Sunday, July 27, 2008

Out of Darkness into Marvelous Light I'm Running

There are moments when I wonder if what I am going to say will have any impact. I get these crazy ideas sometimes, and often it is hard to know if they are from Christ or from some warped section of my brain. Thus, when I plan a youth worship service, I always wrestle with things when I have a "good" idea. Knowing teenagers the way I do, "good" ideas can usually go one of two ways, they can go extremely well, or they can crash and burn.
Tonight I wasn't sure what to expect. We were down numerically. Some of the students were ill, and many families are squeezing in their last minute vacations before school starts, so it's been sort of hit or miss. I try not to get caught up in the numbers, not let them hinder me from the work Christ has for me. Yet, being human, the self esteem bug comes in, and you really want people to like you, to want to be there. To send you long explanations of why they couldn't come, like their dog ate their homework type excuses are even better then nothing.
Whether or not I liked it, there was a smaller group tonight, with no excuses at all. I went forward with my plan, how could I not? I spent all day Wednesday working on it.
I gave the announcements and left the students with a volunteer. They were led up the stairs a few moments later. It was dark. No lights, just a few candles I had lit on the ground. My goal was to transition them into reverence, which is never easy with teenagers, especially in the summer.
The youth room was pitch black, but in the middle of the room was a candle. One single candle. It cast a soft glow on their faces as they sat down around it.
I was behind the sound booth, they couldn't see me, and as the room began to get quiet I began to read....
"There was a man named Nicodemus, a Jewish religious leader, who was a pharisee..."
The room was silent. No one shuffled. No one talked. They just listened, looking at the light. I continued to read through John 3, about Nicodemus coming at night, approaching Jesus with questions, and Jesus responding. Jesus talks to Nicodemus about light and darkness. About how Christ wants to bring us into the light, but we love our sin too much to jump into it.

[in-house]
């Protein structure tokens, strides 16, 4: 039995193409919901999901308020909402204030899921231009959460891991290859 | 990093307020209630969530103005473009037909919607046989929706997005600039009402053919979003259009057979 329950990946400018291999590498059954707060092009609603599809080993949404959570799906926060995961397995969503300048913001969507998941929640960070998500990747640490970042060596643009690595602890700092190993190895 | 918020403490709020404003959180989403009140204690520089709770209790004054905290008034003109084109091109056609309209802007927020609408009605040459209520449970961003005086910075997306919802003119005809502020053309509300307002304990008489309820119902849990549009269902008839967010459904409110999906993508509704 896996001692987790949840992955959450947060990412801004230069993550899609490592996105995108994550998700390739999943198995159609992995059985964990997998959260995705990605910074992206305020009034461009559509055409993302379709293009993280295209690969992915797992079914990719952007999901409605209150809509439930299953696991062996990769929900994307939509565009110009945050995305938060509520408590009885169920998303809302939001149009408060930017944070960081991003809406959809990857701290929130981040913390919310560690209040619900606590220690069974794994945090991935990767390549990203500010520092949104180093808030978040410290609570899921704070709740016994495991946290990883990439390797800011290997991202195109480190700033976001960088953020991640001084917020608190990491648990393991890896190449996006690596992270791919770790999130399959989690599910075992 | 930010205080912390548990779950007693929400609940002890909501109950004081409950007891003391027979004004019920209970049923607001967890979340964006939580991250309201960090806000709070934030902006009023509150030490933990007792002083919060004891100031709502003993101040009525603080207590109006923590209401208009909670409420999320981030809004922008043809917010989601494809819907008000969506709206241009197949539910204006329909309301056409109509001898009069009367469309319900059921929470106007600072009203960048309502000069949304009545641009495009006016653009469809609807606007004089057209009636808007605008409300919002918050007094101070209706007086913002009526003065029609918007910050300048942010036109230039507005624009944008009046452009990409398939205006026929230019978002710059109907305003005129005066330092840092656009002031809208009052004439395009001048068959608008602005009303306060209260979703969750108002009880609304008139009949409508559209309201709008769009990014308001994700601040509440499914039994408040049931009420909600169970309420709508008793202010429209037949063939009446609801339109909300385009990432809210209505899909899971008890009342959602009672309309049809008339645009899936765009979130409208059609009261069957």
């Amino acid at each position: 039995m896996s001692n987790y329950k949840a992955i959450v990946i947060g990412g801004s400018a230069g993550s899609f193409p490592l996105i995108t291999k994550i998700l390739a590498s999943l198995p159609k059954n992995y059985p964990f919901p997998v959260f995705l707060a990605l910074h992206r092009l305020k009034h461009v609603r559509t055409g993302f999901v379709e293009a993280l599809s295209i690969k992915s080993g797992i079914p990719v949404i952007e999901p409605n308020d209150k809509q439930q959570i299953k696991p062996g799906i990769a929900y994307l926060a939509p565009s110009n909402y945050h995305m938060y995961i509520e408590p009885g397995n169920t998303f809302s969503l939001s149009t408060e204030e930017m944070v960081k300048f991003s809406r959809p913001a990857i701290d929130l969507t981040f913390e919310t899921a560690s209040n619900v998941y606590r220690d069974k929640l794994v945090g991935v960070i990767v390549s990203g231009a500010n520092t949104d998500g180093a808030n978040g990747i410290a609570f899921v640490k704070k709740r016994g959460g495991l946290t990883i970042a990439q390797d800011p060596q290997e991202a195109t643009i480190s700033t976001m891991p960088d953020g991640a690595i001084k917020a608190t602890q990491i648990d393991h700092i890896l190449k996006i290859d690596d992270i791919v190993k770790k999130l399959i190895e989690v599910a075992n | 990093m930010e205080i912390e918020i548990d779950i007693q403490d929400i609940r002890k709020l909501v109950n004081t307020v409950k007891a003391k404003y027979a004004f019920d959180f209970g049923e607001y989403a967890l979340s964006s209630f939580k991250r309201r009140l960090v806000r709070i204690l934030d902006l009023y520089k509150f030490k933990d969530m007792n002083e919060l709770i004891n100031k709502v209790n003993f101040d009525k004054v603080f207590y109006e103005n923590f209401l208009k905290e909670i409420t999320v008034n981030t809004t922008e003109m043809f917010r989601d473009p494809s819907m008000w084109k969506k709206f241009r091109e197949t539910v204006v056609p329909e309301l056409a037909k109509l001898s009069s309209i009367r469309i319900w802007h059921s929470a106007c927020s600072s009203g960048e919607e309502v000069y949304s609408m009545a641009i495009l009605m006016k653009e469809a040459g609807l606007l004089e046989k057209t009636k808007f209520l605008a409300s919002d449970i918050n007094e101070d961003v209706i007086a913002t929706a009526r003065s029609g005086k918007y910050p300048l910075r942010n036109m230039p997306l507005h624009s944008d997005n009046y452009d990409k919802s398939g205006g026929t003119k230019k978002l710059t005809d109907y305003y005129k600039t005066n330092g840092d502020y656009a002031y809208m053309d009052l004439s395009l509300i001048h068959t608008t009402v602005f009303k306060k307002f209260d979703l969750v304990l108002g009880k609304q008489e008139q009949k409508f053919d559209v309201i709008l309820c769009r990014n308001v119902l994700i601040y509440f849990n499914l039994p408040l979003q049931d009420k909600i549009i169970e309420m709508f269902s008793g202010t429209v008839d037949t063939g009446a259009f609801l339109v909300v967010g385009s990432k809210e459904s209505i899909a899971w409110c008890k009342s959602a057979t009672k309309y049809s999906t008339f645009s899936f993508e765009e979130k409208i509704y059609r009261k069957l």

I asked the students to think about light and darkness. What it would be like to live in darkness, then see the light for the first time. How amazing it would be to see colors, and faces! Then I asked them if they were ready to come into the light. That it wasn't about having all the answers, it's about coming to Christ with our questions still there. That we don't have to know everything about Jesus to have a relationship with him, we just have to come to him. We have to enter into the light.
I ended with the song "To Know You" by Nichole Nordeman. I asked them to ask themselves, if they really wanted to Know Jesus, that despite their doubts and fears they really just wanted to say, "Hey! I'm here! I don't know how, I don't know why, but I trust you, and I really do want to know you!"
I prayed. I told them they could stay. They could pray as long as they wanted, or they could leave. They all just sat there. Silently. Reverently, staring at the light.
After a while all but 3 got up.
Then there were 2. We sat there for a while, when the questions started to come. "I want to be different, but how?" "How can I follow, if I can't even see the path?" "I just don't know how to be different... I feel like I'm in some sort of pathless location, with no direction... where do I go? What happens now?"
It's odd how in those moments I shift from the cool, fun, youth pastor, to the serious confidant. I didn't have all the answers, but I prayed with them. I sat with them as they cried and prayed. I told them about experiences in my life the best I could, of how God has changed my life.
That's when the light broke through. The marvelous light that showed me again, that it isn't about me... it's about Him. It's not about big youth groups, or great statistics, it's about lives being changed. It's about allowing God to use us to be his hands, his feet, and sometimes his voice. And, when we do that, sometimes when we least expect it, he shows up and does exactly what he promised he would do... he rescues us and them out of darkness and into His marvelous light.

1 comment:

Dawn said...

This was a beautiful post. I know you are making a difference. Thank you for writing back and letting me know a bit more - I am glad you were able to be there with your friends.

What church are you serving? And I still would love to know how you found my site.

I went back and reread the previous post, too, and noticed your comment about times like this hating to be a pastor. Our pastor, bless his heart, got the news about Dan from the camp director and went out to tell the family early that Wednesday morning. What a job. But I thought he did such a marvelous job with the funeral message.

Have a great week.